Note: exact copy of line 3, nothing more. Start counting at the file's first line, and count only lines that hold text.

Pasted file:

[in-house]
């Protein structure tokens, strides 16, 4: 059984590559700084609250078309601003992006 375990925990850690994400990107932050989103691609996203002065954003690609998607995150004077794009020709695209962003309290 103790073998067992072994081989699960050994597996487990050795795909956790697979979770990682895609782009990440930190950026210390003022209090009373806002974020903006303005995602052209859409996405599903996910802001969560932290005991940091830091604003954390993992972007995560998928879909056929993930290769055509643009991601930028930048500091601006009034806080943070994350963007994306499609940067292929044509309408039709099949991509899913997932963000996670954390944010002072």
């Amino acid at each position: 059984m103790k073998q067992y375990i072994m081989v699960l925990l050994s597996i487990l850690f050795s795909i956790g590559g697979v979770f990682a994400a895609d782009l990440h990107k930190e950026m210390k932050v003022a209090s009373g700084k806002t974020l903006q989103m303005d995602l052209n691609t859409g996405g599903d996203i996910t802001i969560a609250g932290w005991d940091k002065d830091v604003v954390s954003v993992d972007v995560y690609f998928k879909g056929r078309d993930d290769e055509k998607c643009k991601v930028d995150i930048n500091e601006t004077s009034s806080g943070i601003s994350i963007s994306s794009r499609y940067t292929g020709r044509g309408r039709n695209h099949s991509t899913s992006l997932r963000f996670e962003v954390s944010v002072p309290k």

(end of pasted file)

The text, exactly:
């Amino acid at each position: 059984m103790k073998q067992y375990i072994m081989v699960l925990l050994s597996i487990l850690f050795s795909i956790g590559g697979v979770f990682a994400a895609d782009l990440h990107k930190e950026m210390k932050v003022a209090s009373g700084k806002t974020l903006q989103m303005d995602l052209n691609t859409g996405g599903d996203i996910t802001i969560a609250g932290w005991d940091k002065d830091v604003v954390s954003v993992d972007v995560y690609f998928k879909g056929r078309d993930d290769e055509k998607c643009k991601v930028d995150i930048n500091e601006t004077s009034s806080g943070i601003s994350i963007s994306s794009r499609y940067t292929g020709r044509g309408r039709n695209h099949s991509t899913s992006l997932r963000f996670e962003v954390s944010v002072p309290k």